Not a comic book movie

That mail-order company with the little red envelopes sent me the Comic Book Villains DVD recently, and I watched it tonight; the experience was surprising, if not totally satisfying.

I must have ordered the film, which was written and directed by the same fellow who went on to write the execrable League of Extraordinary Gentlemen, during my comics-related-stuff search when I first established my queue. I didn't read any reviews of it until after I saw it, and the ones I have checked out have been almost unanimously negative.

The film starts out looking like it will be an examination of fandom: the plot revolves around the efforts of rival comic shop owners, a fanboy and husband-and-wife team of speculators, to secure the dream of all obsessed collectors: a previously unknown, totally complete, Golden Age-to-present collection held by someone who doesn't know its true worth. As the rivalry heats up, we are led to believe the movie will become a caper flick, with increasing complicated methods being employed to curry favor and obtain the collection. The film then takes a dark turn; the caper is not lighthearted, but mean-spirited, and Bad Things Happen.

This is the aspect that seemed to turn most reviewers off: that the film was unnecessarily dark and violent for a movie about comic book geeks. This is also where I think that most reviewers got it wrong.

You see, this is not a comic book movie. It is rather a wannabe thriller or noir moderne in the mold of the Coen Brothers' Blood Simple; the comic book stuff is just extra. The director wrote comics in the nineties and clearly called upon a world that he knew, but the fought-over collection could have just as easily been stamps or coins or baseball cards; comics qua comics don't have as much significance in this story as vinyl albums did in High Fidelity, for example. Notwithstanding some lessons learned about living a real life rather than obsessing over imaginary characters, this isn't really a movie about collectors and collecting: it is about greed, desperation, and morality.

Considered in this light, the film still falls short -- the director just doesn't have a deft enough touch to carry off the descent into madness without stumbling -- but it is less of a complete misfire. The cast of well-known (if not A-list) actors acquit themselves well, although Cary Elwes seems to be channeling Bruce Campbell for some reason, and the soundtrack is pretty cool, if not always appropriately scored. Maybe I was just feeling generous, but I would recommend checking this movie out, with graded expectations, and not just for comics fans.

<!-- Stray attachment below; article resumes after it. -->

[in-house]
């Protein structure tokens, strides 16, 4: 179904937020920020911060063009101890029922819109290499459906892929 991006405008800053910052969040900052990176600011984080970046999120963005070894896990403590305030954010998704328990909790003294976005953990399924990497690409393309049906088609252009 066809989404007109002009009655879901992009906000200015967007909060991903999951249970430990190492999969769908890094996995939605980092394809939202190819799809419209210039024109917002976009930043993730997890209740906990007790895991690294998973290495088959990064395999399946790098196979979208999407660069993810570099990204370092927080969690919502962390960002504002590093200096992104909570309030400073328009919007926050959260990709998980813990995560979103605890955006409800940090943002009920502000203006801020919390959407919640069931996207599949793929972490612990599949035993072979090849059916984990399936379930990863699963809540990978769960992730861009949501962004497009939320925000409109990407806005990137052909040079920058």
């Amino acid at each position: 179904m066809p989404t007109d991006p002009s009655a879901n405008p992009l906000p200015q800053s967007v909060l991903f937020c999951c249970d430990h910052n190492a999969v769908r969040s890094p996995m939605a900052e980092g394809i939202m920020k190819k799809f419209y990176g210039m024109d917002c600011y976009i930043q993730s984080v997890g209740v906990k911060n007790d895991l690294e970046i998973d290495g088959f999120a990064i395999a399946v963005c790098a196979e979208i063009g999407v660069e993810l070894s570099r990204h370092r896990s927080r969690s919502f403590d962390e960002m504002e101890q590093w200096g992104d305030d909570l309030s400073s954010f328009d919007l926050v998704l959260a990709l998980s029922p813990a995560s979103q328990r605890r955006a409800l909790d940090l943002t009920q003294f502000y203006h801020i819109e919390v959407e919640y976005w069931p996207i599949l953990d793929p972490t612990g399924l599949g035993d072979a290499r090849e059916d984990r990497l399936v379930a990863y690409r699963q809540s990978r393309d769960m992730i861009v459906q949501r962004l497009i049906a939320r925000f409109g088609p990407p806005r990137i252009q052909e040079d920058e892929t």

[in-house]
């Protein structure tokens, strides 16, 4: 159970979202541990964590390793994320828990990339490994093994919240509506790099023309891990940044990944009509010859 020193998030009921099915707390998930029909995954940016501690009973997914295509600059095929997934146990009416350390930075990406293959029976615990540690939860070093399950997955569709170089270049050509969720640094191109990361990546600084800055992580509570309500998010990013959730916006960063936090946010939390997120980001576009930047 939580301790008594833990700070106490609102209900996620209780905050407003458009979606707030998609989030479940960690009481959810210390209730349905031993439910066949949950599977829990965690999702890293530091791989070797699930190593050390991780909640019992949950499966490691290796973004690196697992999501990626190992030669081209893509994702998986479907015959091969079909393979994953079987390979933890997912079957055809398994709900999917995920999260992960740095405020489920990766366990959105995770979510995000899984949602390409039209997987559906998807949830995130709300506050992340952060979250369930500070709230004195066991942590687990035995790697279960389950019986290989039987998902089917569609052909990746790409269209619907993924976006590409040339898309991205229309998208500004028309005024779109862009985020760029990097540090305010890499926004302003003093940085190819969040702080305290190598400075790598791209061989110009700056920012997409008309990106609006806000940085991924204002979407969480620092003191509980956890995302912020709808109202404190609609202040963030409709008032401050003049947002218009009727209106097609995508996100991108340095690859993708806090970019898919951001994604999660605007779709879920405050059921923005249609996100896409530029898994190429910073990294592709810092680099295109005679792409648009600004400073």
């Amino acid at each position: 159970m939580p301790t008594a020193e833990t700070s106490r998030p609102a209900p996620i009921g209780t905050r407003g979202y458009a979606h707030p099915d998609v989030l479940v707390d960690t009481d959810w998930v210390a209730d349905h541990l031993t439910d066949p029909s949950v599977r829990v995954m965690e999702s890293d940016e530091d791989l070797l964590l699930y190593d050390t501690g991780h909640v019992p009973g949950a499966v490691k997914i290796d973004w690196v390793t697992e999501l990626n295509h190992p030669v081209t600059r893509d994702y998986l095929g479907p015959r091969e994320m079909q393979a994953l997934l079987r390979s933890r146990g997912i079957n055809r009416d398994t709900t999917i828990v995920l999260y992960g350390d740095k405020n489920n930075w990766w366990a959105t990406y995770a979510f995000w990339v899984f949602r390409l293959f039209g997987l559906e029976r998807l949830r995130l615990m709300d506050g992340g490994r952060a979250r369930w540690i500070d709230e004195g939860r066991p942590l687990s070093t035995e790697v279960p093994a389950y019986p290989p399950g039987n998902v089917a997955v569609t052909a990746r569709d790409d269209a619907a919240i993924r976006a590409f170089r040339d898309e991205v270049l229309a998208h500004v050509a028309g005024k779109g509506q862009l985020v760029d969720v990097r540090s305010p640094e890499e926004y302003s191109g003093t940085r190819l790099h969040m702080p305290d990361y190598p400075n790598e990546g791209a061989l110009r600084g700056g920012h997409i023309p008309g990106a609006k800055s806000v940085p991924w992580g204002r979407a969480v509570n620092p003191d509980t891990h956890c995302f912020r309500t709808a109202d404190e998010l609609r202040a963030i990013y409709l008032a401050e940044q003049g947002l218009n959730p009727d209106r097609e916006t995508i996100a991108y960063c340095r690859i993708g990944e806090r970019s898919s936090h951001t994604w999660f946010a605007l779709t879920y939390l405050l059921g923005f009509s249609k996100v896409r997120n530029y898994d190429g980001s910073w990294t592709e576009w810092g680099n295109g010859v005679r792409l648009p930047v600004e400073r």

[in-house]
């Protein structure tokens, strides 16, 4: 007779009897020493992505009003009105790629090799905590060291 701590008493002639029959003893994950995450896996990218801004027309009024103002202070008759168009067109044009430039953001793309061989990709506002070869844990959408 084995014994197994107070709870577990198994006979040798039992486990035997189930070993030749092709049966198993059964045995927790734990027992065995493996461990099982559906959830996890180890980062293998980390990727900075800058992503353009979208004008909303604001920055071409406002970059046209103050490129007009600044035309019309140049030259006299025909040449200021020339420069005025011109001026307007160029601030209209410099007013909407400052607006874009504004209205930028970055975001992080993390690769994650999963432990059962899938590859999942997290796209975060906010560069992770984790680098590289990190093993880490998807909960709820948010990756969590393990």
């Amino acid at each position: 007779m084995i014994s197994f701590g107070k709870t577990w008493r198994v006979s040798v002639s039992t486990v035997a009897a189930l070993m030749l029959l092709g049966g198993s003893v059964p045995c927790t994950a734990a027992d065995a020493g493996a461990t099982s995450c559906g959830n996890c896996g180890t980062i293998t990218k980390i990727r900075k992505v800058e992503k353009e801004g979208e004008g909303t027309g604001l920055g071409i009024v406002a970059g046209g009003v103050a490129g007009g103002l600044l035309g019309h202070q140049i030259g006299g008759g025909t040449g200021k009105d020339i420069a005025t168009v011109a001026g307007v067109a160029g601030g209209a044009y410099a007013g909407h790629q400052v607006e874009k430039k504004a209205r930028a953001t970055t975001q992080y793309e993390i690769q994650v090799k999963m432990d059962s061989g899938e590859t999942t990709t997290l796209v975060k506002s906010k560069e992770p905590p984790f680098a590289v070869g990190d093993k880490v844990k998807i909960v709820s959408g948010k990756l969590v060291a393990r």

Comic Book Villains (2002) Written and Directed by James Robinson; Capital Arts Entertainment.

In my LCS

I was in the LCS the other day, and I noticed a woman come in who just appeared too normal to be a regular comics buyer. I chastised myself for unsupported generalization, and then had my guess confirmed when she asked the clerk if the store carried Little Lulu comics. The clerk (who also happened to be a woman) took her over to the all-ages rack and started to show her the stock. I overheard her explaining to the customer clearly and without condescension which books were reprints and how reprint collections worked. She mentioned a Dennis the Menace collection, which the customer thought was very cool, and then started to turn her on to some newer stuff. The transaction seemed to be going successfully from all sides.

I offer this vignette as a bit of a counterpoint to the comic shop horror stories I have read, those anecdotes about rude, obnoxious, or sexist clerks who can't see the forest for the spandex. Comics is a lot of things, and the more the merrier, I say.

At the same time this heartwarming exchange was taking place, I was scanning the shelves, looking for my weekly supply of , um, spandex, and you know what? I came up with nothin'. Wonder Woman, the only remaining monthly (heh) that I am really interested in (since Ant-Man's rough charm is fading fast ) has apparently taken a detour into the Twilight Zone. The recently ballyhooed Countdown holds no interest for me; I dropped off the 52 bandwagon around thirty or so because the quality just wasn't there, and I have no reason to expect this "event" to be any different.